occasions, moreover, as were generally likely to be attended with some excitement, took upon themselves the duty of judges. It must, nevertheless, be confessed, that few evils have been, as yet, found to result from this arrangement. In all the states, in the aggregate, although there have been several impeachments, there have been fewer convictions, and fewer still, in which there is just reason to suppose injustice has taken place. From the experience of the past, I trust we form favorable anticipations of the future, and that the judgment which this court shall now pronounce, and the rules and principles which shall guide that judgment, will be such as shall secure to the community a rigorous and unrelenting censorship over maladministration in office, and to individuals entire protection against prejudice, excitement, and injustice.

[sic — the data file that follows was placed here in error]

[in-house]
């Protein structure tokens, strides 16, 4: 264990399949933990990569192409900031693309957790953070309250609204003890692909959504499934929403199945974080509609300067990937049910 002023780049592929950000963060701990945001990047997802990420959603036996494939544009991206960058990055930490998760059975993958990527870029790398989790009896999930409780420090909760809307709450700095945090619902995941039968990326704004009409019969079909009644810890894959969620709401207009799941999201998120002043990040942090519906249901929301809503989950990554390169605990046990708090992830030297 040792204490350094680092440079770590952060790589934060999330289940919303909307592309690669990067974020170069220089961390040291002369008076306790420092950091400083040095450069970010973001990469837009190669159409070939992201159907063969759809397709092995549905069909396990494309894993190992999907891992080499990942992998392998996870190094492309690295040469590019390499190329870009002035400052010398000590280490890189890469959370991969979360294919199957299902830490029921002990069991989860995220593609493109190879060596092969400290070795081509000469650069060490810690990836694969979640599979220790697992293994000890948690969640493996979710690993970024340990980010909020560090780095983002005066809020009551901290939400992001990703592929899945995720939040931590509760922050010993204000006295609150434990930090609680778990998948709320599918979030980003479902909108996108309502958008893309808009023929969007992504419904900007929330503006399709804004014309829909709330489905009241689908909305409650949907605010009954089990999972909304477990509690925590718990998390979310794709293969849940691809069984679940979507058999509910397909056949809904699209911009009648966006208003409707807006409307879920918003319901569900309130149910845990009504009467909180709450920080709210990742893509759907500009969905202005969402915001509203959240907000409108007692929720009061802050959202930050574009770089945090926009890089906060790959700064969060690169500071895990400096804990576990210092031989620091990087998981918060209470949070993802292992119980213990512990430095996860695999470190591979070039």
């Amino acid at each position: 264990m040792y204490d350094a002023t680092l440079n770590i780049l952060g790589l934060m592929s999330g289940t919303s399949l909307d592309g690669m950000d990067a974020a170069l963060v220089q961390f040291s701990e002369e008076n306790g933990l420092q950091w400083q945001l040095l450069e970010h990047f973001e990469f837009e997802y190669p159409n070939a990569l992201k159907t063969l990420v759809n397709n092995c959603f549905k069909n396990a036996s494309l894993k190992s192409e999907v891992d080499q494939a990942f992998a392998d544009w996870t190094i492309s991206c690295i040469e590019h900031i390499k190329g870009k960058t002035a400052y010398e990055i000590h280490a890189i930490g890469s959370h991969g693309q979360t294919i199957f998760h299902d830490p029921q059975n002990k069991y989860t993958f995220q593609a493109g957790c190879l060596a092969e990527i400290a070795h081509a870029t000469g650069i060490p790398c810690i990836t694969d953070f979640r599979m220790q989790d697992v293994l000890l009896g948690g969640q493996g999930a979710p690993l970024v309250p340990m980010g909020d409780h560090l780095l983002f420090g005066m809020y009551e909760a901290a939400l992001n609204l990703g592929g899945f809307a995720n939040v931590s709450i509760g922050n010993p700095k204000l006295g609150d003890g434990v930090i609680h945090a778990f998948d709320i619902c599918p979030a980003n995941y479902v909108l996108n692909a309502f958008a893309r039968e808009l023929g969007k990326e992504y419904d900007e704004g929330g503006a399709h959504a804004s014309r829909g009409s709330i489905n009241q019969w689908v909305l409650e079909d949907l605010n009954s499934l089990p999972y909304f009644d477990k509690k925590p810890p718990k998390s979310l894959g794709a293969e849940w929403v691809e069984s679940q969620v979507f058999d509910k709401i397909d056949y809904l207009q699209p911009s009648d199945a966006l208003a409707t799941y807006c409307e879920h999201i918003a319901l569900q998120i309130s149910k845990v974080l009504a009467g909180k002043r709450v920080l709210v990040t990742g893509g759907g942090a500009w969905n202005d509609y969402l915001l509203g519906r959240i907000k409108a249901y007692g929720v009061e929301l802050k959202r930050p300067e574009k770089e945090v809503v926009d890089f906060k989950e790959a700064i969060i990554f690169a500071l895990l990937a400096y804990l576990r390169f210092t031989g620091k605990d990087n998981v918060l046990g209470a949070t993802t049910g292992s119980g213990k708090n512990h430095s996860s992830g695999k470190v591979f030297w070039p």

The Respondent is impeached for various instances of alleged misconduct, in his office, as Judge of Probate, for the county of Middlesex. In order that we may understand the duties which he is charged with violating, it is necessary to inquire into the origin and nature of these duties, and to examine the legal history of the Commonwealth, in regard to the officers, who from time to time have executed and performed these duties. It is now two centuries since our ancestors established a colony here. They brought with them, of course, the general notions with regard to property, the administration of justice, and the peculiar powers and duties of different tribunals, which they had formed in the country which they left; and these notions, and general ideas, they adopted in practice, with such modifications as circumstances rendered necessary. In England, they had been accustomed to see the jurisdiction over wills and administrations exercised in the spiritual courts, by the bishops or their ordinaries. Here, there were no such courts. Still it was a necessary jurisdiction, to be exercised by some tribunal, and in the early history of the colony, it was exercised by the same magistrates, or some of them, on whom the other portions of judicial power were conferred. Wills were proved, and administrations granted, by the county magistrates, essentially in the same manner as in England by the bishops, or their delegates. It seems that any two magistrates, with the clerk of the county court, might prove a will, and cause it to be recorded in the county court; and might grant administrations, in like manner. (Ancient Charters, 204.)